Definition of good in SLI
How to use the definition of "good" in the service level formula to focus the optimization?
In a recent article, we discussed the service level indicator formula:
Another article discussed the valid. This article talks about the definition of good.
Depending on the type of SLI:
Time-based SLI: good specifies a good time slot
Event-based SLI: good specifies a good event
There are basically 4 types of declarations for good.
1. Upper bound
This is by far the most common type of declaration for good where the value of a metric is considered good if it is below an upper threshold —denoting “good enough”.
For example if our SLI is trying to improve the latency, a sufficiently fast request can have a latency of 200ms. Or it can be 1000ms. The value here needs to be connected to something the consumer cares about and how the reliability is perceived by the consumer.
2. Lower bound
Conceptually this one is similar to the upper bound but the opposite: the value of a metric is considered good if it is above a lower threshold —denoting “good enough”.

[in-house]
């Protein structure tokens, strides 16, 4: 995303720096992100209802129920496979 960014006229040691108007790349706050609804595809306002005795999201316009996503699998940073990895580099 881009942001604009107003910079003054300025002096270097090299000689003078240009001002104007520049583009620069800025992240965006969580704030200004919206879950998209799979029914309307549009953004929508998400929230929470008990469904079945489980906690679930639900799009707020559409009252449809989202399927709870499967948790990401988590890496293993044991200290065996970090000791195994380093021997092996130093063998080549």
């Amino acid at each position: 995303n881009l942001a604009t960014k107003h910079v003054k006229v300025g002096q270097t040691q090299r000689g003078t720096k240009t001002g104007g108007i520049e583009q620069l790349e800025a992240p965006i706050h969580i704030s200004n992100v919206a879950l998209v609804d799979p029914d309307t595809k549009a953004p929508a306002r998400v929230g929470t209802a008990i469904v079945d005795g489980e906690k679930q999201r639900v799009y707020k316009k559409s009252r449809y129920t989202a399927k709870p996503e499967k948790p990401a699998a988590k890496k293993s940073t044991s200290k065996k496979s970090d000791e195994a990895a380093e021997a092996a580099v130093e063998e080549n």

For example, an expensive worker that consumes some queue (think Midjourney prompts on an expensive GPU), the utilization on those machines should be high.
3. Range bound
A combination of the upper bound and lower bound. If the metric value is within a range, it’s considered good.
For example, your service level depends on taking an action at a specific time, you may define a tolerate to hit that exact time. Systems that emit certain events at a pre-configured timestamp are of such nature. The system may need to emit an event every hour with a tolerance of a few seconds before or after. If the event is emitted before or after that time window, it’s considered a failure.
Another example, if you have a system that is sensitive to temperature to work optimally, you may choose both upper and lower thresholds: 30s time slices where the system temperature was between -10℃ and +43℃.
Having both thresholds is rather uncommon.
4. No bound
In this case, good defined as a subset of:
Time (for time-based SLIs). For example, if our goal is to improve the website uptime:
good time: minutes where the site can be pinged
valid time: all the minutes in the compliance period (eg. a month)
Events (for event-based SLIs). For example, if our goal is to improve the product purchase flow:
good events can be the number of orders processed with a settled payment
valid events can be the number of orders placed via the website and apps
Depending on the type of SLI, good either specifies good events or good time periods. See this other article for more information:
Definition of good is also related to valid so make sure to check that article as well: